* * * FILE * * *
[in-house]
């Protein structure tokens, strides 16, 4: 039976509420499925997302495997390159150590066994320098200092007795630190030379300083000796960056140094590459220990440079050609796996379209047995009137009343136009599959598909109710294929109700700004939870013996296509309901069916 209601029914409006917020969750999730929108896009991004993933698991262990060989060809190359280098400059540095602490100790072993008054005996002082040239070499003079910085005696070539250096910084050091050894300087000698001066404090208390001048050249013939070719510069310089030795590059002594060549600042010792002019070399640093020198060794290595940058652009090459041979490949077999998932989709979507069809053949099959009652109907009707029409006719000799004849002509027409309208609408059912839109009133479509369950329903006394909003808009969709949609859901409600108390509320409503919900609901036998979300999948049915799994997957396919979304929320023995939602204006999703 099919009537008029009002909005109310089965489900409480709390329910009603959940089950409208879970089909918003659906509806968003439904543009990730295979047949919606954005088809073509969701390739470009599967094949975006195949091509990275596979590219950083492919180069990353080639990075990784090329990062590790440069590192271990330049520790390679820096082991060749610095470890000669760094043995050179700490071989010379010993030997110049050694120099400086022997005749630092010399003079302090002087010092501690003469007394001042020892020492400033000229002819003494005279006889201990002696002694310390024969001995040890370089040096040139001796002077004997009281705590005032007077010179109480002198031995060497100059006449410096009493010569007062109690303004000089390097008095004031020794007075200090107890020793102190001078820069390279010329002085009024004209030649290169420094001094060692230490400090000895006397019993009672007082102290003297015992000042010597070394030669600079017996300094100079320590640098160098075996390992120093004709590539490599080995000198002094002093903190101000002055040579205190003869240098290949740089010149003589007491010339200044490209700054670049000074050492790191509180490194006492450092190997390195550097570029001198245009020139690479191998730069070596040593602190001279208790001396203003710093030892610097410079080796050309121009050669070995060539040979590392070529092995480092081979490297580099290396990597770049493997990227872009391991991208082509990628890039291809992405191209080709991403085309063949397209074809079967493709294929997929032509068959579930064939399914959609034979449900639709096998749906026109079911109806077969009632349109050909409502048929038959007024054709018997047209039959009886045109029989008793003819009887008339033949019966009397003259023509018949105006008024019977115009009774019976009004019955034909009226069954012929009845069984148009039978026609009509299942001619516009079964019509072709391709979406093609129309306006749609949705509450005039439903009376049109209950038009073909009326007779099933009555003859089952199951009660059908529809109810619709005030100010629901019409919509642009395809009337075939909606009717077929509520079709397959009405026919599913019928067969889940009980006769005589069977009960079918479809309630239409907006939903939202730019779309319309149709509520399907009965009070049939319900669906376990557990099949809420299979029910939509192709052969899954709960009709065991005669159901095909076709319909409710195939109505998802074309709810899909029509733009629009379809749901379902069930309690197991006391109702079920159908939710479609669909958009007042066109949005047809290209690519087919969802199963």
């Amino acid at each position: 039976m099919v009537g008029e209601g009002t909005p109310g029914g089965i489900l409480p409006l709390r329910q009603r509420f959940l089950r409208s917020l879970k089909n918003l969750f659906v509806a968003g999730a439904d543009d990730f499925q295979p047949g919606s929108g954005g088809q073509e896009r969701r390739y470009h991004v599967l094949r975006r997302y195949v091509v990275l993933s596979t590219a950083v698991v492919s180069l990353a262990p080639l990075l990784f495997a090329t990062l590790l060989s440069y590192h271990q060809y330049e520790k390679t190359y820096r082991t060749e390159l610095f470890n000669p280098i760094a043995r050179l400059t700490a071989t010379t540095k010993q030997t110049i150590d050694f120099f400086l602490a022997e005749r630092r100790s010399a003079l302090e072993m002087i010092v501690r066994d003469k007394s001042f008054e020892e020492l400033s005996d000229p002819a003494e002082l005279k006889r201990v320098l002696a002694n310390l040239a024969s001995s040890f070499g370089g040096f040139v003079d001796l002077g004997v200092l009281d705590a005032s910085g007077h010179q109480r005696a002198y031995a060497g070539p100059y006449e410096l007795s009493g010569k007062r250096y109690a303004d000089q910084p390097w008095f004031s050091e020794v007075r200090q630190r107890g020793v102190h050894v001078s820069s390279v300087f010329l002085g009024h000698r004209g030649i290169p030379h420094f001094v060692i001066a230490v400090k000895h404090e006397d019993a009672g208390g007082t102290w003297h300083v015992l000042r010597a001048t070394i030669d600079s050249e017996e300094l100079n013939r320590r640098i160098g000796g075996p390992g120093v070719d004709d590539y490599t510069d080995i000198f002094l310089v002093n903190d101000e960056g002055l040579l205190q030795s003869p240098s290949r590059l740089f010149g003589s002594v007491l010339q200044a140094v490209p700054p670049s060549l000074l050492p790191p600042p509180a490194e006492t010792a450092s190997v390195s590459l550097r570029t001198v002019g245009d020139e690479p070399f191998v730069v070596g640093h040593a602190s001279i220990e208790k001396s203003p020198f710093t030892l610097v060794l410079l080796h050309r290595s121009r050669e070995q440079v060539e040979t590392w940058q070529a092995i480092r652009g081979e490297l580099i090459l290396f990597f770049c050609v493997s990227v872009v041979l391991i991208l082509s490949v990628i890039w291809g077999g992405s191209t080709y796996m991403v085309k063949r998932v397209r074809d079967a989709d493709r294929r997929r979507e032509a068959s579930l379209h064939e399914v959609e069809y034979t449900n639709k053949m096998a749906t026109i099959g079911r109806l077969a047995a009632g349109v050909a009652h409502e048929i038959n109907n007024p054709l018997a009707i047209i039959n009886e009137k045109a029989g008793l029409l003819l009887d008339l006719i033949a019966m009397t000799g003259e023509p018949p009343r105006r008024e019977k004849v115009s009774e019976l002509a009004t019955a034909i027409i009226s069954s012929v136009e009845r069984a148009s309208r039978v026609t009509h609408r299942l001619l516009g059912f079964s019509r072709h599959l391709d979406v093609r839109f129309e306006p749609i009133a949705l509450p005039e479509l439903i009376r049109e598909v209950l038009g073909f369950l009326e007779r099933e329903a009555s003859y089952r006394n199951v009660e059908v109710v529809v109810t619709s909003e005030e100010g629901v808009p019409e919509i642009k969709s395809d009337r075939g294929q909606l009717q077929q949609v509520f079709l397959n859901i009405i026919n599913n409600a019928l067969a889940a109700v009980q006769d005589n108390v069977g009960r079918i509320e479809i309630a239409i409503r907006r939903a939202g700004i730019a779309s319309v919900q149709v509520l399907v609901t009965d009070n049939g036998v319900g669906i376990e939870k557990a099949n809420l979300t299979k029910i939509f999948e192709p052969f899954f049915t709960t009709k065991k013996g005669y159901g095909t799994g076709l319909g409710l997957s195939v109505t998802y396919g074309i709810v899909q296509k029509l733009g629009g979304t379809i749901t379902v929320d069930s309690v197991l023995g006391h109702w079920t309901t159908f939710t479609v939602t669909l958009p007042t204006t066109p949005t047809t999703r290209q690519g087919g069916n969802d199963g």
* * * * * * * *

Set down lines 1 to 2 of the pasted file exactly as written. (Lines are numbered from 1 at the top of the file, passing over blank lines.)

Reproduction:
[in-house]
């Protein structure tokens, strides 16, 4: 039976509420499925997302495997390159150590066994320098200092007795630190030379300083000796960056140094590459220990440079050609796996379209047995009137009343136009599959598909109710294929109700700004939870013996296509309901069916 209601029914409006917020969750999730929108896009991004993933698991262990060989060809190359280098400059540095602490100790072993008054005996002082040239070499003079910085005696070539250096910084050091050894300087000698001066404090208390001048050249013939070719510069310089030795590059002594060549600042010792002019070399640093020198060794290595940058652009090459041979490949077999998932989709979507069809053949099959009652109907009707029409006719000799004849002509027409309208609408059912839109009133479509369950329903006394909003808009969709949609859901409600108390509320409503919900609901036998979300999948049915799994997957396919979304929320023995939602204006999703 099919009537008029009002909005109310089965489900409480709390329910009603959940089950409208879970089909918003659906509806968003439904543009990730295979047949919606954005088809073509969701390739470009599967094949975006195949091509990275596979590219950083492919180069990353080639990075990784090329990062590790440069590192271990330049520790390679820096082991060749610095470890000669760094043995050179700490071989010379010993030997110049050694120099400086022997005749630092010399003079302090002087010092501690003469007394001042020892020492400033000229002819003494005279006889201990002696002694310390024969001995040890370089040096040139001796002077004997009281705590005032007077010179109480002198031995060497100059006449410096009493010569007062109690303004000089390097008095004031020794007075200090107890020793102190001078820069390279010329002085009024004209030649290169420094001094060692230490400090000895006397019993009672007082102290003297015992000042010597070394030669600079017996300094100079320590640098160098075996390992120093004709590539490599080995000198002094002093903190101000002055040579205190003869240098290949740089010149003589007491010339200044490209700054670049000074050492790191509180490194006492450092190997390195550097570029001198245009020139690479191998730069070596040593602190001279208790001396203003710093030892610097410079080796050309121009050669070995060539040979590392070529092995480092081979490297580099290396990597770049493997990227872009391991991208082509990628890039291809992405191209080709991403085309063949397209074809079967493709294929997929032509068959579930064939399914959609034979449900639709096998749906026109079911109806077969009632349109050909409502048929038959007024054709018997047209039959009886045109029989008793003819009887008339033949019966009397003259023509018949105006008024019977115009009774019976009004019955034909009226069954012929009845069984148009039978026609009509299942001619516009079964019509072709391709979406093609129309306006749609949705509450005039439903009376049109209950038009073909009326007779099933009555003859089952199951009660059908529809109810619709005030100010629901019409919509642009395809009337075939909606009717077929509520079709397959009405026919599913019928067969889940009980006769005589069977009960079918479809309630239409907006939903939202730019779309319309149709509520399907009965009070049939319900669906376990557990099949809420299979029910939509192709052969899954709960009709065991005669159901095909076709319909409710195939109505998802074309709810899909029509733009629009379809749901379902069930309690197991006391109702079920159908939710479609669909958009007042066109949005047809290209690519087919969802199963």